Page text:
11. Pepe Mel, West Bromwich Albion - 9 January 2014 to 12 May 2014 (120 days)
The former Real Betis manager replaced Steve Clarke at the Hawthorns but was sacked in May of that year after West Brom limped to a 17th-place finish, three points above the relegation zone.
Known for an expansive playing style in Spain, Mel’s Baggies tenure was beset by off-the-field issues like the sacking of Nicolas Anelka and a dressing room bust-up involving Saido Berahino and James Morrison.
The football wasn’t great either – West Brom won just three of their 17 games under Mel.
10. Steve Wigley, Southampton - 23 August 2004 to 10 December 2004 (107 days)
Wigley was surprisingly handed the Saints job on a permanent basis two games into the 2004-05 campaign following the abrupt departure of Paul Sturrock.
A youth team coach at the time, Wigley’s only previous managerial experience of note had come with non-league Aldershot back in the mid-90s but he was welcomed in some quarters by fans wary of rumours linking Glenn Hoddle with a return.
His tenure lasted 14 games, including one memorable win over Portsmouth but little else besides.
9. Claudio Ranieri, Fulham - 14 November 2018 to 28 February 2019 (106 days)
The Italian won just three of his 16 games in charge of a Fulham side whose free-flowing style of football quickly deserted them upon promotion from the Championship.
Striker Aboubakar Kamara’s antics – including fighting with teammate Aleksandr Mitrovic during a squad yoga session - hardly helped.
However, the Tinkerman’s back-to-basics, rotation-heavy approach didn’t sit well with supporters either, many of whom could be heard chanting “you don’t know what you’re doing” during his final game in charge – a 2-0 defeat to fellow relegation strugglers Southampton that left Fulham 10 points off safety and all but doomed.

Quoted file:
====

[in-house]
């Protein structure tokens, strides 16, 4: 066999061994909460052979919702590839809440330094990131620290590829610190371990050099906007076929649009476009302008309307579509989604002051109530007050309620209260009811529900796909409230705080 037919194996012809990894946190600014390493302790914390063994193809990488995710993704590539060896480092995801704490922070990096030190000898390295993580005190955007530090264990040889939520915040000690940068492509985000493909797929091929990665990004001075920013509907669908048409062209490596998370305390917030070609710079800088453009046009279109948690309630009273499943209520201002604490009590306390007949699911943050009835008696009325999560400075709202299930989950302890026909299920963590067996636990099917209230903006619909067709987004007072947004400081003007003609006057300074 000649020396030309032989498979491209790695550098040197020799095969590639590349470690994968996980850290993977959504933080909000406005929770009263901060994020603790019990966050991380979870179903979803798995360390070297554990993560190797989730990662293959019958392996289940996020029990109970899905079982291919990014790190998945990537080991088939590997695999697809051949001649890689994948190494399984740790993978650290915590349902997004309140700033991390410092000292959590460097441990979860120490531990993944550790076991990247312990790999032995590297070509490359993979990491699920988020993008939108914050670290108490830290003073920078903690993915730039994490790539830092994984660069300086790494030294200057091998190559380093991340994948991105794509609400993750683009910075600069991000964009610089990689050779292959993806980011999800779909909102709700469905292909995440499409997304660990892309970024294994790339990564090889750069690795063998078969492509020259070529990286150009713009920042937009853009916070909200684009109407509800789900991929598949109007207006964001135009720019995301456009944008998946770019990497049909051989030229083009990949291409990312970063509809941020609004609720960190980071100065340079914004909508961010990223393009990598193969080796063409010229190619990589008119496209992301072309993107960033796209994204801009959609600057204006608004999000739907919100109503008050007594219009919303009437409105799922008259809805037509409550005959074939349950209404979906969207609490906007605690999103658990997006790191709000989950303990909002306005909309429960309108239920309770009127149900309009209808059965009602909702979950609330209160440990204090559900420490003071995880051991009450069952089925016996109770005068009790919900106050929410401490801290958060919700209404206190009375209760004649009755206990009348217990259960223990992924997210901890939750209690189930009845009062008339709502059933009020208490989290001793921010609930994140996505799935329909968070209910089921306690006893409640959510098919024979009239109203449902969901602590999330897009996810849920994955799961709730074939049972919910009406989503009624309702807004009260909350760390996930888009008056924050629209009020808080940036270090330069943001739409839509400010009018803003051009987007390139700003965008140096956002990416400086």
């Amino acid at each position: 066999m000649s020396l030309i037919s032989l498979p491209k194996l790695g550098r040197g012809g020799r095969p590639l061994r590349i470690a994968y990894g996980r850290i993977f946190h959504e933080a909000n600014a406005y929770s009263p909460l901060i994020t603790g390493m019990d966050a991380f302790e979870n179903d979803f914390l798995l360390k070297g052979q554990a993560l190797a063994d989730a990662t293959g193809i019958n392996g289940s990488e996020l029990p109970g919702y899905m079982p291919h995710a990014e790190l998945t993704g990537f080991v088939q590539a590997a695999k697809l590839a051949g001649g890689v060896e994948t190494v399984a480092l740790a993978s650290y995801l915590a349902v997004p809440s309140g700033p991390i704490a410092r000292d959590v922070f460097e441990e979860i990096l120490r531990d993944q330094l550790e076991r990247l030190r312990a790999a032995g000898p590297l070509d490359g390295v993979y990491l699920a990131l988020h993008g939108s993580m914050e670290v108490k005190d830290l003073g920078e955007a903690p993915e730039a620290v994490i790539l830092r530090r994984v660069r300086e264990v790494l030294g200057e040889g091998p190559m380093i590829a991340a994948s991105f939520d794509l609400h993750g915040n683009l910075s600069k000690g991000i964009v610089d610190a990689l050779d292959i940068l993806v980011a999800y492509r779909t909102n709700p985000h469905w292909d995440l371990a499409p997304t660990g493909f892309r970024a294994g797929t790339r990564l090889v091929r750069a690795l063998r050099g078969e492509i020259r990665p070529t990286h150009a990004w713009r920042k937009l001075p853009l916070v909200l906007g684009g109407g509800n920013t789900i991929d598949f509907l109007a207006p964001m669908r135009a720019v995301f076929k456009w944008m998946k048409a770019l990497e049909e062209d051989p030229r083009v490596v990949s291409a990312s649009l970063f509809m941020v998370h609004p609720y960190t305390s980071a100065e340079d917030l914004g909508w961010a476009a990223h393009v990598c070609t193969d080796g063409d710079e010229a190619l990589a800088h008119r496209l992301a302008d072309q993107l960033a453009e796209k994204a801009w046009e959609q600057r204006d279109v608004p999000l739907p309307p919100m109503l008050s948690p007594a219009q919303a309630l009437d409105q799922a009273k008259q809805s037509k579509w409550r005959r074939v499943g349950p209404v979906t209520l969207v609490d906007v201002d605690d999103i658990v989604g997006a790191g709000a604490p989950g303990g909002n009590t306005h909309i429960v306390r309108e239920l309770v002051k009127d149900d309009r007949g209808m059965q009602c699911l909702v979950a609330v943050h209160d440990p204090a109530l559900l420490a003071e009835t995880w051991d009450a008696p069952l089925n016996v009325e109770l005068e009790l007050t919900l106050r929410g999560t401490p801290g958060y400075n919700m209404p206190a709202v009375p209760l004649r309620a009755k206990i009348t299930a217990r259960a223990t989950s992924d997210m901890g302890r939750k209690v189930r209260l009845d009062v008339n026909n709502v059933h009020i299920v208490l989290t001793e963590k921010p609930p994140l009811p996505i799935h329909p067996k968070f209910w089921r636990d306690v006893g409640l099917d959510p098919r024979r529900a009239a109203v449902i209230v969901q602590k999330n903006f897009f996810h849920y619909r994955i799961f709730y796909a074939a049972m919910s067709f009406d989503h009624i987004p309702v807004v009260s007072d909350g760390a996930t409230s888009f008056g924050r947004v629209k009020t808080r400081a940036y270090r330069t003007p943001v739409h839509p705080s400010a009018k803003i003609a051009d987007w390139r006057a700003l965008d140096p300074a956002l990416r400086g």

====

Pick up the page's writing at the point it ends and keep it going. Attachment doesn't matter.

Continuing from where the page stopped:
8. Tony Adams, Portsmouth - 28 October 2008 to 8 February 2009 (106 days)
Adams was inexperienced in management, save for a mid-2000s spell with Wycombe, but the task of replacing the Spurs-bound Harry Redknapp at Pompey was made more difficult by the sales of Jermain Defoe and Lassana Diarra a few weeks into the season.
Though he came close to overseeing a memorable win over AC Milan in the UEFA Cup – the Rossoneri ultimately salvaged a 2-2 draw with two late goals – that was as good as it got during a tenure that featured just two wins in 16 league games.
7. Colin Todd, Derby County – 8 October 2002 to January 14 2002 (98 days)
Derby legend Colin Todd replaced the late, great Jim Smith as Rams’ boss with the club in dire straits.
Second-bottom with five points, Derby’s predicament was deepened further by a lack of transfer funds and rumours linking talented youngsters like Chris Riggott, Malcolm Christie and Seth Johnson with moves away.
Though Johnson soon departed for a forgettable stint with Leeds, Riggott and Christie remained but could do little to prevent Todd’s reign from unravelling over three miserable months that culminated in an FA Cup defeat to fourth-tier Bristol Rovers.
6. Terry Connor, Wolves - 24 February 2012 to 30 June 2012 (91 days)
Terry Connor had the air of a dead man walking from the moment he replaced his former boss and pal, Mick McCarthy at Wolves.
Chief executive Jez Moxey had pledged to appoint someone experienced to replace McCarthy but went against his word and lived to regret it.